Esophageal Obstruction and Perforation: Incidence, Etiologies, Presentation, and Management

  • Mia DeBarrosEmail author
  • Daniel G. Cuadrado


Esophageal perforation or obstruction is overall a rare but serious entity with mortality rates as high as 30%. Often discussed but rarely encountered, it requires correct and complex decision-making to ensure an optimal outcome for the patient. Throughout the literature, it is difficult to find all-encompassing discussions on esophageal perforation or obstruction and its management. Esophageal obstruction is broadly divided into benign and malignant etiologies. Overall, the most common etiology is for benign causes such as caustic ingestions, foreign body impactions, strictures, dysmotility, and hernias. Perforation is most commonly iatrogenic occurring during instrumentation of the esophagus; however there is typically an underlying associated pathology.

The acute management of esophageal perforation is dictated by location of the injury, underlying comorbid conditions, and the level of physiologic derangement. Presentation of perforation is varied, non-specific, and dependent on location. The gold standard for imaging is thin barium esophagram, but CT chest is an excellent alternative. Surgical repair of perforation involves circumferential dissection and mobilization with full exposure of the perforation via myotomy. The approach depends on the level of perforation. The repair should be buttressed with tissue such as muscle flap, pericardial fat pad, or pleura. Perforations secondary to malignancy should be approached with caution, and definitive oncological resection should not be undertaken in the same procedure; instead temporizing measures are preferred. Esophageal diversion is becoming less common. In hemodynamically unstable patients, with a large defect or nonviable esophageal tissue, diversion or resection with discontinuity may serve as a damage control option.

Obstructions are initially managed with securing the airway and then using diagnostic imaging to determine the cause. Food impaction is managed endoscopically or pharmacologically. Malignant obstruction management requires a multimodal approach, and primary resection should not to be undertaken in the acute care setting due to frailty in the majority of this patient population. Chronic obstructive pathology such as strictures and dysmotility disorders is primarily managed with endoscopy with surgical intervention reserved for young, fit patients or those who fail endoscopic therapy.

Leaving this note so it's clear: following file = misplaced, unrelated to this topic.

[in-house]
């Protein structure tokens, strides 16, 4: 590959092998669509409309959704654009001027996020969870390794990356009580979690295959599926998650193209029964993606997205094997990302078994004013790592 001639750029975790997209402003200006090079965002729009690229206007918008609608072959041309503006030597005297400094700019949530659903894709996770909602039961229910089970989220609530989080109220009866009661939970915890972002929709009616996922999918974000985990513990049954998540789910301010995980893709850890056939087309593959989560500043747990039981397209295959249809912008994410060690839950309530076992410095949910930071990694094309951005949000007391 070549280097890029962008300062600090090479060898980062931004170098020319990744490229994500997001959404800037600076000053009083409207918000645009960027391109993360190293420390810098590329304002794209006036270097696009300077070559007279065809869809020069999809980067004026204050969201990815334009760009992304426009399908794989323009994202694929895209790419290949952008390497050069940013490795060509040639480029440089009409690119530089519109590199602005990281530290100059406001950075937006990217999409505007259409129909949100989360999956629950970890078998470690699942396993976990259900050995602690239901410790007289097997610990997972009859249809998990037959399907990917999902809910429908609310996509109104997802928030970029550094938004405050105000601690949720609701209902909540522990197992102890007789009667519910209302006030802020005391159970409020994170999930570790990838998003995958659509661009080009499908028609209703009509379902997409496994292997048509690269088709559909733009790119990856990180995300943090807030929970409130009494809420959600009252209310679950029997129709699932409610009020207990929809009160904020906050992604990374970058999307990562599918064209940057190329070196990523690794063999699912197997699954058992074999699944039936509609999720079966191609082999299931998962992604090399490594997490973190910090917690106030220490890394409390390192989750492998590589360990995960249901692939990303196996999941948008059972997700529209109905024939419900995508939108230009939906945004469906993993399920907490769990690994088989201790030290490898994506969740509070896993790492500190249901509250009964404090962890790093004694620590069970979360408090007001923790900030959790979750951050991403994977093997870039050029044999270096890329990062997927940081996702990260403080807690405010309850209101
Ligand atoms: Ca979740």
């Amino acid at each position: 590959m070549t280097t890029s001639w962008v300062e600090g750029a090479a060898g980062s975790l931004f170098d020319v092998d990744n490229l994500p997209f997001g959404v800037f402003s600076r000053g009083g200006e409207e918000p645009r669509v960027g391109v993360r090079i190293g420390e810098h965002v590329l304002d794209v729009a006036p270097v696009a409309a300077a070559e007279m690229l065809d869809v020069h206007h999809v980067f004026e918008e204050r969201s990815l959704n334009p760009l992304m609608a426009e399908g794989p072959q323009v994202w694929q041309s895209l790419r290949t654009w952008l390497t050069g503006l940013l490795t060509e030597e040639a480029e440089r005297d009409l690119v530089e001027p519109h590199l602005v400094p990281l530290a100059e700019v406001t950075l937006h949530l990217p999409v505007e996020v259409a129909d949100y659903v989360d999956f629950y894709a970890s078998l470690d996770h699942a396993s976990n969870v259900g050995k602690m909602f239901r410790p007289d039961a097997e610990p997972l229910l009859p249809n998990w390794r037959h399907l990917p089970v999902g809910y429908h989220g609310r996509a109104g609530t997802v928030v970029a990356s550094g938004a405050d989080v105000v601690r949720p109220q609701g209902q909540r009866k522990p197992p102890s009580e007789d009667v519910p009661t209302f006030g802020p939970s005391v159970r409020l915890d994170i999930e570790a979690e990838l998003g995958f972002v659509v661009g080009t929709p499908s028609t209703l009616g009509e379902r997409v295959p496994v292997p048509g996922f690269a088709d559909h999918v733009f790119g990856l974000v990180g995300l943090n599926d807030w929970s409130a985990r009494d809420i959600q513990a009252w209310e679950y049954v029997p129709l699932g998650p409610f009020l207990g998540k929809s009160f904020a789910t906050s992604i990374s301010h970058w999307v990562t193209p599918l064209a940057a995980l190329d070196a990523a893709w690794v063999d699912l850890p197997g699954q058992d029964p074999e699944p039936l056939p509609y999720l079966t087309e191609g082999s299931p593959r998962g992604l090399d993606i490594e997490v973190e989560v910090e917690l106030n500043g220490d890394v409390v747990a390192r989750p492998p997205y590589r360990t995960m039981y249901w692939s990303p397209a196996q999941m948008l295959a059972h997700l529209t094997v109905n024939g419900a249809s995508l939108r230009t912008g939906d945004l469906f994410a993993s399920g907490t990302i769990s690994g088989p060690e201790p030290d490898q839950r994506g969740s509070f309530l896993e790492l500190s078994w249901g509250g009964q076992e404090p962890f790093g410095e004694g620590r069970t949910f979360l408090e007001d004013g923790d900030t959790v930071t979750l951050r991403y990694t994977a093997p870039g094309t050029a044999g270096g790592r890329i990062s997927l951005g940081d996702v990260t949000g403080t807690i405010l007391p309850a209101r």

The purpose of this chapter is to provide a discussion on basic anatomy and physiology of the esophagus and the etiology of obstruction and perforation. The presentation of acute and chronic esophageal perforations and obstruction, as well as the management of each entity, will also be discussed.


Esophageal perforation Esophageal obstruction Esophageal trauma Esophageal dysmotility Strictures 


  1. 1.
    Oezcelik A, DeMeester SR. General anatomy of the esophagus. Thorac Surg Clin. 2011;21(2):289–97. xPubMedCrossRefGoogle Scholar
  2. 2.
    Patel D, Vaezi MF. Normal esophageal physiology and laryngopharyngeal reflux. Otolaryngol Clin N Am. 2013;46(6):1023–41.CrossRefGoogle Scholar
  3. 3.
    Rice TW, Bronner MP. The esophageal wall. Thorac Surg Clin. 2011;21(2):299–305, x.PubMedCrossRefGoogle Scholar
  4. 4.
    Torre LA, Siegel RL, Ward EM, Jemal A. Global cancer incidence and mortality rates and trends – an update. Cancer Epidemiol Biomark Prev. 2016;25(1):16–27.CrossRefGoogle Scholar
  5. 5.
    Lagergren J, Smyth E, Cunningham D, Lagergren P. Oesophageal cancer. Lancet. 2017;390(10110):2383–96.PubMedCrossRefGoogle Scholar
  6. 6.
    Bharat A, Crabtree T. Management of advanced-stage operable esophageal cancer. Surg Clin North Am. 2012;92(5):1179–97.PubMedCrossRefGoogle Scholar
  7. 7.
    Smith CD. Esophageal strictures and diverticula. Surg Clin North Am. 2015;95(3):669–81.PubMedCrossRefGoogle Scholar
  8. 8.
    Gummin DD, Mowry JB, Spyker DA, Brooks DE, Fraser MO, Banner W. 2016 annual report of the American Association of Poison Control Centers’ National Poison Data System (NPDS): 34th annual report. Clin Toxicol (Phila). 2017;55(10):1072–252.CrossRefGoogle Scholar
  9. 9.
    Kurowski JA, Kay M. Caustic ingestions and foreign bodies ingestions in pediatric patients. Pediatr Clin N Am. 2017;64(3):507–24.CrossRefGoogle Scholar
  10. 10.
    Triadafilopoulos G, Roorda A, Akiyama J. Update on foreign bodies in the esophagus: diagnosis and management. Curr Gastroenterol Rep. 2013;15(4):317.PubMedCrossRefGoogle Scholar
  11. 11.